Are unethical people more likely to ascend to positions of power? Or does power change people for the worse?
Research provides some evidence for the latter, suggesting that power makes people greedier and less socially appropriate.
In 1998, researchers conducted what they now refer to as the “Cookie Monster” study. Experimenters led participants into a lab, where they were divided into groups of three. In each group, one person was randomly appointed the leader. After the participants completed a simple exercise, an experimenter brought in a plate of five cookies.
Sure enough, the designated leader was more likely to take a second cookie. And not only that, they were also inclined to eat with their mouths open and get crumbs all over the place. Male participants were especially messy eaters.
The Cookie Monster study helps explain some important societal phenomena. In a 2003 meta-analysis that cites the yet-unpublished study, the authors write that “power disinhibits more pernicious forms of aggression as well,” including hate crimes against minority groups and rape in cultures where women are subordinated.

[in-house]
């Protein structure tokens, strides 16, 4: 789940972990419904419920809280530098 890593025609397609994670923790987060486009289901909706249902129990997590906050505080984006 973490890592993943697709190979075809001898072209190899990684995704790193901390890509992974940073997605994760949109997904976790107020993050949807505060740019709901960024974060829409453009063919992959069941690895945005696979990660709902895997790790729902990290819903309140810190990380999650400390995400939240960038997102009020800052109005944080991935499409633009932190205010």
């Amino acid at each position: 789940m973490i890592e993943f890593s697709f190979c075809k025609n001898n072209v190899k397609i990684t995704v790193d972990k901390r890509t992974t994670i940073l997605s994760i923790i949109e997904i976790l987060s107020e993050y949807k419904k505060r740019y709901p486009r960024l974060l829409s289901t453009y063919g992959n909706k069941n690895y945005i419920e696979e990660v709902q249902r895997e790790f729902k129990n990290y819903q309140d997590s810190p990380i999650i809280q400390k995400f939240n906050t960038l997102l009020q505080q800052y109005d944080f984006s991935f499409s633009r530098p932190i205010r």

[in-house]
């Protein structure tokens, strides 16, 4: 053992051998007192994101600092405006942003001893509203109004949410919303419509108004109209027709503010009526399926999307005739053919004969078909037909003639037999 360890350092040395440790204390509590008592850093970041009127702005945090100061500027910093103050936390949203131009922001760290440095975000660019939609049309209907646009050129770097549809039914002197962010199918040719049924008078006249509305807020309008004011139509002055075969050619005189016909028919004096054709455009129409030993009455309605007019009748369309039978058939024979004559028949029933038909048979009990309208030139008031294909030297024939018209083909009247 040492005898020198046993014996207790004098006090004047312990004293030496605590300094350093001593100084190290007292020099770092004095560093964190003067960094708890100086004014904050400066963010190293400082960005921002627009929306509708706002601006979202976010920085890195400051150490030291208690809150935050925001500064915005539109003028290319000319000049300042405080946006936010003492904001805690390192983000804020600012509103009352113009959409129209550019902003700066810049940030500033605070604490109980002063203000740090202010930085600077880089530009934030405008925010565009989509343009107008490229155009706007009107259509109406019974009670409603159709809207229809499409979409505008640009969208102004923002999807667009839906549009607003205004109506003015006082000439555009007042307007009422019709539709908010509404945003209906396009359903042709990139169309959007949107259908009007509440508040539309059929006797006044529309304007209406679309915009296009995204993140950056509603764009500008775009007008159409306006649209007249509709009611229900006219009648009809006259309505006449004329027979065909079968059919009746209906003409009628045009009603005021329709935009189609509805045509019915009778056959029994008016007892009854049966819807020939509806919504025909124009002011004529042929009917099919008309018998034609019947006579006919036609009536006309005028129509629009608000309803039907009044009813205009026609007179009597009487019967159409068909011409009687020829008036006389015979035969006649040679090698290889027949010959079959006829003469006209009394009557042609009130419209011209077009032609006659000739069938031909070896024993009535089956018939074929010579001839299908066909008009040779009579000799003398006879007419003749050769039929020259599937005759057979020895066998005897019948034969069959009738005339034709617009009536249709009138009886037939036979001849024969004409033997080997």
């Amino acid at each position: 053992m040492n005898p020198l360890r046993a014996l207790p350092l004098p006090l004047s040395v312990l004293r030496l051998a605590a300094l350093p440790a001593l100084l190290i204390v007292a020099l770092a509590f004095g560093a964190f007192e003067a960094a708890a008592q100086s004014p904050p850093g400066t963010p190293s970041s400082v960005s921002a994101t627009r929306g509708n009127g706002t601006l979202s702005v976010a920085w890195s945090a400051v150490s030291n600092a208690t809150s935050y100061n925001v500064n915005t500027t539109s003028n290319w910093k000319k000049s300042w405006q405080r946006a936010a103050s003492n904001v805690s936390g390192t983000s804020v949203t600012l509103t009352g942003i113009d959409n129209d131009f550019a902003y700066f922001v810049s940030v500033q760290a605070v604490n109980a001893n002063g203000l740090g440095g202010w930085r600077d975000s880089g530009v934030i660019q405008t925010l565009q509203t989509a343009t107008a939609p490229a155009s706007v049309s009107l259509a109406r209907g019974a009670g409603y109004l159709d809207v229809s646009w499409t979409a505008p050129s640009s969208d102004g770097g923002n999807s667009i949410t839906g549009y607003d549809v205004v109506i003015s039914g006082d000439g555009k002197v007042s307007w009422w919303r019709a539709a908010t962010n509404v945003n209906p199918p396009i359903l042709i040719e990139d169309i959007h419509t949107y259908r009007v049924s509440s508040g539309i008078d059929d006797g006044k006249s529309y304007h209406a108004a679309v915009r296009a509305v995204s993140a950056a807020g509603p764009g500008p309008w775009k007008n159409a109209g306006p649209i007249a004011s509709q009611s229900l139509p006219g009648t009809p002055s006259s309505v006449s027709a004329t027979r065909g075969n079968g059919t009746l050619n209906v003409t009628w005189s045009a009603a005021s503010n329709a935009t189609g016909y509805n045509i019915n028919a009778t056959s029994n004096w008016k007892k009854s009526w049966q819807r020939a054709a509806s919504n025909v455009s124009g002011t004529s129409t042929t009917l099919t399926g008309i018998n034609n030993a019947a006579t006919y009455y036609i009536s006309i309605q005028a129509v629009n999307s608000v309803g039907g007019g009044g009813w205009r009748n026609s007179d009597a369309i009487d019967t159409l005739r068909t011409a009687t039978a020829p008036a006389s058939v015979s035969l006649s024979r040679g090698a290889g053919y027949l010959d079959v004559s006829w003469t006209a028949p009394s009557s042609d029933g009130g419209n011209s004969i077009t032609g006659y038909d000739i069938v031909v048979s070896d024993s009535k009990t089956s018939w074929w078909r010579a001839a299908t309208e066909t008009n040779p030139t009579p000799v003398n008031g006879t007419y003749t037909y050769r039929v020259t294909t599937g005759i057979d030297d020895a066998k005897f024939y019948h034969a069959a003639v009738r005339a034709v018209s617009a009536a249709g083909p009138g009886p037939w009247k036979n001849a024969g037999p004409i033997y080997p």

“When you feel powerful, you kind of lose touch with other people,” study co-author Dacher Keltner, Ph.D., says in a video produced by the University of California. “You stop attending carefully to what other people think.”
Ironically, Keltner writes, “the skills most important to obtaining power and leading effectively are the very skills that deteriorate once we have power.”
This research has meaningful implications for the workplace. Organisations might want to simply tell newly appointed managers about this research, and urge them to monitor their own tendency to turn selfish or boorish.
It’s important for leaders to be both empathetic and self-aware, and a Cookie Monster in the C-Suite could be a recipe for disaster.
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